• • Identification of Confined Spaces
    • • Evaluation of Hazards
    • • Atmospheric Monitoring
    • • Hazard Elimination and Control
    • • Ventilation
    • • Rescue and Rescue Planning
    • • Confined Space Personnel Duties, Responsibilities, and Competencies
    • • Pre-Entry Evaluation Forms and Permits
    • • Management of Change
    • • Prevention Through Design
    • • OSHA Alternate Entry Procedures and Reclassification (Annex C)

As an added note, NFPA 350 looks at all confined spaces from a different prospective- i.e., all spaces are treated as "permit required" until it is proven that entry is safe or the proper precautions have been taken. This guide's impact in confined space work and rescue will be significant in reducing risk and meeting compliance issues. For more information, visit NFPA.org.

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Gravedigger Engulfed In Cave-in of Unguarded Grave

Monday, January 04, 2016
“A Trench is a Trench is a Trench”

An employee of a cemetery in Farmingdale, New York, was seriously injured on May 7, 2015, when the walls of the grave opening in which he was working collapsed and buried him up to his waist.

An inspection by the Long Island Area Office of the U.S. Department of Labor’s Occupational Safety and Health Administration found that the excavation and its support systems lacked adequate protection against cave-ins and the excavation had not been inspected to identify such deficiencies. Other hazards included damaged equipment and the placement of excavated soil on the edge of the unprotected trench. These conditions exposed employees to the hazards of cave-in, engulfment and struck-by injuries.

This worker literally came close to an early grave because the cemetery failed to provide proper excavation protections. 

“This cave-in could have been prevented if proper and legally required trenching safety procedures had been followed by the employer,” said Anthony Ciuffo, OSHA’s Long island (NY) area director. “It is imperative that cemeteries ensure that workers at all its cemeteries are protected against cave-in hazards and ensure that an incident such as this does not happen again in the future.”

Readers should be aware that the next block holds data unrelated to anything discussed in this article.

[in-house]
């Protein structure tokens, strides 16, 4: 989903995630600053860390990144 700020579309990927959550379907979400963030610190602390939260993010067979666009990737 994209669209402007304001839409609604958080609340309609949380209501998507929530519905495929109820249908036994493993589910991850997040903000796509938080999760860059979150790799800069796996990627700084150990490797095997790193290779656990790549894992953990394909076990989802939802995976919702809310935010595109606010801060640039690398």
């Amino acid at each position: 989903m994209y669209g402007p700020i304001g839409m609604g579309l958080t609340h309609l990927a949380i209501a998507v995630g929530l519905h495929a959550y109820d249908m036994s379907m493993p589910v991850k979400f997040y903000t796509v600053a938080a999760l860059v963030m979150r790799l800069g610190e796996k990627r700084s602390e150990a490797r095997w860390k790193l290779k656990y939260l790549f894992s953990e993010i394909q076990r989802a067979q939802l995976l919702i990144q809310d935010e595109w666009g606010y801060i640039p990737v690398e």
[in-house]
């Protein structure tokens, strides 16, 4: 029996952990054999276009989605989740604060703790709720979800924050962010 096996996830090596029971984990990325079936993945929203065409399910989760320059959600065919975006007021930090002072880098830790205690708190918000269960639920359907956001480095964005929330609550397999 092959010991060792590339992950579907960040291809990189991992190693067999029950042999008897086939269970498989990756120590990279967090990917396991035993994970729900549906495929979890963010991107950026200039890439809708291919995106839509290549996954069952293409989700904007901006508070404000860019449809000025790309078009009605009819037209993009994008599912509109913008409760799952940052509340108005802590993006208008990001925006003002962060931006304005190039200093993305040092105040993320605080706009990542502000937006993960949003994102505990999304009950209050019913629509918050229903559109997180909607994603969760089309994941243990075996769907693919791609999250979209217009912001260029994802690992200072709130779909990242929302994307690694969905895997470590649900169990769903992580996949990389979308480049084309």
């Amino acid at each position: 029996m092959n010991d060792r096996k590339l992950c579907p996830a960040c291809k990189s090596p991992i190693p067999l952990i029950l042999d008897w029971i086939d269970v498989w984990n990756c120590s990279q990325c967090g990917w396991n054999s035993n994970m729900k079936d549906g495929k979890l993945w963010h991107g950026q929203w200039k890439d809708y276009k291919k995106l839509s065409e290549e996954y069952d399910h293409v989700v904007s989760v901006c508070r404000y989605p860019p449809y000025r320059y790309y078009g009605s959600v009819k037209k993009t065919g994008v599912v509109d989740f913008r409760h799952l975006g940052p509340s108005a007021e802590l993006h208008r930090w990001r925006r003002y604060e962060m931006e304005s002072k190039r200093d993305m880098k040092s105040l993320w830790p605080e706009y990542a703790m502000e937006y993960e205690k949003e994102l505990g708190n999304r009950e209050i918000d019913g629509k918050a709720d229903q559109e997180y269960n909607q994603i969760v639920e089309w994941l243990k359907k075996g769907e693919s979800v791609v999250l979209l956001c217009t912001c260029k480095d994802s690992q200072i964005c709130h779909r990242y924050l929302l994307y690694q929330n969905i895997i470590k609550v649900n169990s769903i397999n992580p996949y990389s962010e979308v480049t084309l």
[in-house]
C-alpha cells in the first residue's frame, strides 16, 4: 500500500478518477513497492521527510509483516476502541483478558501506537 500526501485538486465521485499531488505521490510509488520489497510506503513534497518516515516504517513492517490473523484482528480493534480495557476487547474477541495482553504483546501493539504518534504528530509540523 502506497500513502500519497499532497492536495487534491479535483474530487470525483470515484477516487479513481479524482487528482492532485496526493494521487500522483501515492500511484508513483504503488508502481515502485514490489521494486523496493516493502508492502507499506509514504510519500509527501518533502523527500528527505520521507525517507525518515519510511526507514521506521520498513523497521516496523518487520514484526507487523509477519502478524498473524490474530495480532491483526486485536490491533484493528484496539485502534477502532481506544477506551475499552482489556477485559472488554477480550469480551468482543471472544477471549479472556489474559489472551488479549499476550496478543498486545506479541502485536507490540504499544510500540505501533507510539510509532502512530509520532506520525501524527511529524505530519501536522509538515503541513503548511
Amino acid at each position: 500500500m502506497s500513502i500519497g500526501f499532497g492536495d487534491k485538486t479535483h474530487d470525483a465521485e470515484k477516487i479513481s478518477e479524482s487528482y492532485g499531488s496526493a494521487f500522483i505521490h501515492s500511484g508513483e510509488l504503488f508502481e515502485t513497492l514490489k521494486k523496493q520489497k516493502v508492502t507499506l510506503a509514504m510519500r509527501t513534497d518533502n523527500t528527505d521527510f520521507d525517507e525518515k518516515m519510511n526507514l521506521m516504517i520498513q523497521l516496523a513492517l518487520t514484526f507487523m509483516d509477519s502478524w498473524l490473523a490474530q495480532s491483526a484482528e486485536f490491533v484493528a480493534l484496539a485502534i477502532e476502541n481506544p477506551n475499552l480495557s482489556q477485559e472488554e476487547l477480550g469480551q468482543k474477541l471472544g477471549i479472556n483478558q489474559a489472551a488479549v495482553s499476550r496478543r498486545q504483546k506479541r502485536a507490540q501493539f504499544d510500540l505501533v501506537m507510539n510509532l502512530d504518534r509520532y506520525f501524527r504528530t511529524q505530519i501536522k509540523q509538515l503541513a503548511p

OSHA cited the company on Nov. 5, 2015, for two willful and three serious violations of workplace safety standards.

Roco Comments from Dennis O’Connell, Director of Training:

You may think of this is an unusual circumstance, a once in a lifetime event. Sorry, but you’re wrong. During my tenure as a rescuer in NYC, I responded to a number of these jobs, and they present some additional hazards that are not associated with most trench rescue jobs.

You can call it what you want, but a grave is a trench. And the location can make a big difference in terms of hazards presented. For example, I have a house in NY and one in Louisiana – in South Louisiana, we try to bury people above ground, if possible! However, in places like NY, cemetery space is so limited. It’s like high-rises in the city, our cemetery family plots bury multiple family members usually 3 on top of the other, which is referred to as a triple depth grave. This pushes the grave depth to about 8 feet for the first entombment.

So, no matter what you call it – a trench is a trench, and we need to follow OSHA 1926.651-652 requirements for protecting workers. Let’s look at some of the grave/trench basics before we move on to the specific grave hazard. If we dig an excavation that is longer than it is wide, it is a considered a trench – if it is 4’ or deeper, you need to have a ladder or other means of egress for workers; if it is 5’ or deeper, you need to install a protective system.

You must have a Competent Person, as defined by OSHA, to determine what system is adequate and that it is installed properly. They must also inspect the trench and surrounding area for hazards before workers can enter the trench. Of course, there’s a lot more to digging a trench and the responsibilities of the competent person but you get the idea.